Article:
Although a ban on the popular transport mode was lifted, those drivers serving shuttered universities are still suffering
A jeepney driver wearing a face mask and a placard reading 'Sir/mam, asking for help, we are jeepney drivers' receives alms from a motorist on a road in Manila on Aug 6, 2020. (Photo: AFP)
A group of Catholic lawyers in the Philippines have helped spur efforts to help those hit hardest by the pandemic by giving out cash and grocery packs.
The recipients of their generosity were drivers of the iconic jeepney buses in Manila's Quezon City suburb who usually take passengers on a route from the Jesuit-run Ateneo de Manila University to the University of the Philippines, two of the biggest universities in the country.
The drivers were reportedly given up to 20,000 pesos (US$400) in aid with a 5,000-peso handout and interest-free loans of up to 15,000 pesos payable in 12 months.
“They still do not have passengers because universities are not yet allowed to conduct face-to-face classes,” said one of the lawyers who wished to remain anonymous.
Transport authorities suspended jeepneys and buses in March 2020 because of Covid fears and only lifted the ban on Nov. 4.
“Many of us are still living a hand-to-mouth existence. If we do not work for a day, we have nothing to feed our children. Now we are in debt because we have had no work for more than a year,” jeepney driver Rafael Castro told UCA News.
Life has been very difficult in the past months. Even now, we have no passengers. Who will ride our jeepneys?
He said some had resorted to scavenging to survive while others went back to the provinces to become farmers.
“Life has been very difficult in the past months. Even now, we have no passengers. Who will ride our jeepneys? Most of our passengers are university students, teachers and staff,” Castro said.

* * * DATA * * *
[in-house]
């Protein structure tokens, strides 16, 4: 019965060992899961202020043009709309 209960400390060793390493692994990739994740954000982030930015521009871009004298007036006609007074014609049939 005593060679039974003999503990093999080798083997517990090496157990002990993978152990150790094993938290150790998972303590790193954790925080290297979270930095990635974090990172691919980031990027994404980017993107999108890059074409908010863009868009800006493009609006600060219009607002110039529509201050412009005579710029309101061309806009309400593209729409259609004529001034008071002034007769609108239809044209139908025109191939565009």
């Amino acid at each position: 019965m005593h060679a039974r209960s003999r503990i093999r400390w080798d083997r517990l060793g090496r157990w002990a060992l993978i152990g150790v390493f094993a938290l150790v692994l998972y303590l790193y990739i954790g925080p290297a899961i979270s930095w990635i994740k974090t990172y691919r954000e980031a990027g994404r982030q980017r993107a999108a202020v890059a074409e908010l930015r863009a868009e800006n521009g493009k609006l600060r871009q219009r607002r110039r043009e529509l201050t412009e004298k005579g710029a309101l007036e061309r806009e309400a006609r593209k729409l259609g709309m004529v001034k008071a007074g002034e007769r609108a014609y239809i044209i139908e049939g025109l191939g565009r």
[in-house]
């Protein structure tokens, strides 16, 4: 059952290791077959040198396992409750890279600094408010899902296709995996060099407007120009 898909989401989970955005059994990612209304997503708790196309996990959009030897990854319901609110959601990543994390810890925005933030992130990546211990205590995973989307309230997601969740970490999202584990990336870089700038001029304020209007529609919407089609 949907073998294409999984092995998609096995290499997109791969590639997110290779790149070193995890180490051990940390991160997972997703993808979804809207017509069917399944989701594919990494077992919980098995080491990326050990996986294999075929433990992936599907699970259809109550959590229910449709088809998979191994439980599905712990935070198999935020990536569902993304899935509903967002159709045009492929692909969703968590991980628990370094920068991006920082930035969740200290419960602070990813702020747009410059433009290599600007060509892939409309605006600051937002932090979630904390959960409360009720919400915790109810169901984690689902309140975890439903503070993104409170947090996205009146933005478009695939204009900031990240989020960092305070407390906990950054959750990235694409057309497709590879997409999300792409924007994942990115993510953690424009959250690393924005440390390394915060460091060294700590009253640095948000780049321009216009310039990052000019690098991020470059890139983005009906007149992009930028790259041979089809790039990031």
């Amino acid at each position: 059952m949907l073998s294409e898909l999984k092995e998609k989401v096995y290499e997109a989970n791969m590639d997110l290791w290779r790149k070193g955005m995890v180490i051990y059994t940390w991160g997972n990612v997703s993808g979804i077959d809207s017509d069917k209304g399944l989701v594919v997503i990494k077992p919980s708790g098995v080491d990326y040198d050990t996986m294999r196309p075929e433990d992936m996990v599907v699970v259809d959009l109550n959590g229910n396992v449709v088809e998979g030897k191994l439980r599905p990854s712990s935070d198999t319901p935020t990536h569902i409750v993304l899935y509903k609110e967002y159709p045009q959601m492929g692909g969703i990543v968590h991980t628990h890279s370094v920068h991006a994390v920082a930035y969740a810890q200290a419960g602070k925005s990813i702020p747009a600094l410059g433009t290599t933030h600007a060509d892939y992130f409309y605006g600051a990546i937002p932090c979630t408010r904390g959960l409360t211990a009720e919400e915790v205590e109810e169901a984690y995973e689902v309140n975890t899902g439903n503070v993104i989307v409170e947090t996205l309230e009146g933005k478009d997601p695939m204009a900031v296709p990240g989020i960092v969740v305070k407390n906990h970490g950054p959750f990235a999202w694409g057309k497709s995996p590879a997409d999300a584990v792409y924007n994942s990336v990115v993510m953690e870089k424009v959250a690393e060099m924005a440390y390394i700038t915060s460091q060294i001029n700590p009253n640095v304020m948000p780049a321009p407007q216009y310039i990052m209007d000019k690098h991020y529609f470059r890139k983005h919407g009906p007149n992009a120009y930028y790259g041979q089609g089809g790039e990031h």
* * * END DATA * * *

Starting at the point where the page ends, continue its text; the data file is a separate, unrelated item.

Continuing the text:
The lawyers' group told UCA News: “We do not only give them fish [food]. We taught them how to catch fish. Teaching them to fish is giving them an amount they can use to rebuild their lives.”
Transport authorities have started distributing fuel subsidies worth one billion pesos ($20 million) to more than 136,000 jeepney drivers. Each driver will receive a card worth 7,200 pesos which they can present at gasoline stations.
Meanwhile, Philippine artists have announced their return to the country’s premier cultural center after more than a year because of the pandemic.
The Philippine Philharmonic Orchestra, together with Ballet Philippines and Bayanihan Dance troupe, are to perform live at the Cultural Center of the Philippines starting Nov 26.
Father Jonard Santa Maria of Legaspi Diocese has appealed to people to help the artists by buying tickets to watch their performances.
“Our artists were badly hit by the pandemic. There were no concerts because mass gatherings were prohibited. Now that the economy is slowly opening up, let us help them to recover too, as the arts are an integral part of our nation,” he said.
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